GRAND JUNCTION, Colo. (AP) – Sometimes, less is more.
That’s what Shayla and David Bowler are discovering, as they finish the final details on their tiny house on Glade Park and downsize their possessions, maximizing their time and energy on experiences instead of things, the Daily Sentinel reported.
The Bowlers are participating in a trend sweeping the nation called minimalism, and by building a tiny home, they have forced themselves to focus on what really matters to them and what they want to include in their everyday lives.
It hasn’t been easy. David used to be a manager at Foot Locker and had acquired quite the shoe collection. They’re still in the process of determining, day by day, what they actually need to live. But they’ve learned a lot and are finding that a minimalist lifestyle is a good fit.
It all started last year when they saw the documentary, “Tiny: A Story About Living Small,” which tells the story of a couple with no building experience who constructed a tiny home in Hartsel, Colorado.
Shayla, 30, was immediately hooked on the idea, while “he was like, hell, no,” she said, laughing.
But the more David, 36, thought about it, the more he liked the idea of paring down his stuff and deciding how to spend his free time, with no yard to maintain and a much shorter honey-do list.
He didn’t want to spend his life cleaning, fixing and maintaining a property. But a tiny house was no small commitment – the Bowlers had acquired a lot of stuff in the nine years since they married.
The Bowlers are an example of an increasing number of people who have figured out that materialism can be a nightmare, and David and Shayla decided to pursue a different way of living.
Minimalism is about quality, not quantity. It’s about rejecting the views of a gimme society, where bigger is better and you can always have more stuff.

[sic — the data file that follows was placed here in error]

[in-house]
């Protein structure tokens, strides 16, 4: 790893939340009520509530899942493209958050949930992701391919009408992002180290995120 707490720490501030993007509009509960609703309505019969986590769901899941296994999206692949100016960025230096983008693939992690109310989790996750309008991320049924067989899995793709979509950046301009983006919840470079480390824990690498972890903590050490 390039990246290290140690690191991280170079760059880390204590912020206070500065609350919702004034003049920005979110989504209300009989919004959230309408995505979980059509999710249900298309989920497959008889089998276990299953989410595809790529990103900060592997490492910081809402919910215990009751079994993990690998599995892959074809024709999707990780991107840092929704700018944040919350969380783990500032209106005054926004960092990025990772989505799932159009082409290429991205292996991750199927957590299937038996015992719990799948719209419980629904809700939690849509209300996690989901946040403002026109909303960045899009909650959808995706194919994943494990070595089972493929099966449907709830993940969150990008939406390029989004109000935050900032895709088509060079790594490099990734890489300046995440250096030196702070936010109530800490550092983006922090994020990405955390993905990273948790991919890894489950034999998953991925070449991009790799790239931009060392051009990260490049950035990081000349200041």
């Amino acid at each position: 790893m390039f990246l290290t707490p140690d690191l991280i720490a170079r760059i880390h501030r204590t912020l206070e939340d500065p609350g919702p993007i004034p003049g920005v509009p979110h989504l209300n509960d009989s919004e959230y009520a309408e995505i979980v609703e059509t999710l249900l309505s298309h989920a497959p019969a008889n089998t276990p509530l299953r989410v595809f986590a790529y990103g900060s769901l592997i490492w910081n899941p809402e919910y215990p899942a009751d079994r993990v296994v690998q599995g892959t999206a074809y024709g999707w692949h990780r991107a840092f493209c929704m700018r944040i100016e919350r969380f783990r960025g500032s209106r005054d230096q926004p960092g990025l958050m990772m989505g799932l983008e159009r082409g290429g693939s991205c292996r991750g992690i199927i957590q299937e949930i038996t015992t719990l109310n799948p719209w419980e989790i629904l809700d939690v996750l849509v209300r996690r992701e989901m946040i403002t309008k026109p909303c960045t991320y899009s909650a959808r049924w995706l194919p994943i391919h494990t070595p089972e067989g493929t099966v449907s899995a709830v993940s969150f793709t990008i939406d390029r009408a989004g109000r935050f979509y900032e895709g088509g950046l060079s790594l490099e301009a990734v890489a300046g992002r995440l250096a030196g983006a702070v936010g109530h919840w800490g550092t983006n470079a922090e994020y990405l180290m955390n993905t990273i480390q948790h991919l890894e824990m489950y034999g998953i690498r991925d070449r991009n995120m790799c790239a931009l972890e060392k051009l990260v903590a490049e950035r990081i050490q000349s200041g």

In a society in which people pay for storage units just to keep stuff, the Bowlers downsized their belongings and maximized their time. According to becomingminimalist.com, 50 percent of self-storage renters are paying to keep what won’t fit in their homes, even though the size of the average American house has almost doubled in the previous 50 years, to 2,300 square feet.
This was not the life the Bowlers wanted.
They like to travel, they want to be debt-free, and they love being outdoors and having an active lifestyle. They wouldn’t be caught dead laying in front of a TV on a weekend.
So they committed to building a tiny house and purchased a trailer last April. In May, they started building, and they moved into their tiny house in January.
Their home, a 270-square-foot house on a trailer, features 215 square feet of livable space. Their bedroom is a loft with skylights, so they can see the stars at night. They climb a ladder to access that bedroom, which is situated over the bathroom and closet.
On the other end of the house is another loft, which is a TV room/man cave and also functions as a guest loft when they have visitors.
Designing the home required special research and knowledge of what a tiny home entails.
What do you do about the bathroom? Well, there’s a composting toilet. Some folks might expect it to smell like a port-a-potty, but it doesn’t, and you wouldn’t know it was in this house unless you saw it. And yes, there’s room for a shower and washer/dryer.
What about a heating system? A tiny wood stove does the job beautifully. It’s only the size of a toaster, but it keeps the tiny house cozy. Two solar panels produce enough electricity for the fridge, TV and computer to run at the same time.
One of the more expensive items in this tiny house is the $1,000 propane, tankless hot-water heater, which provides instant hot water.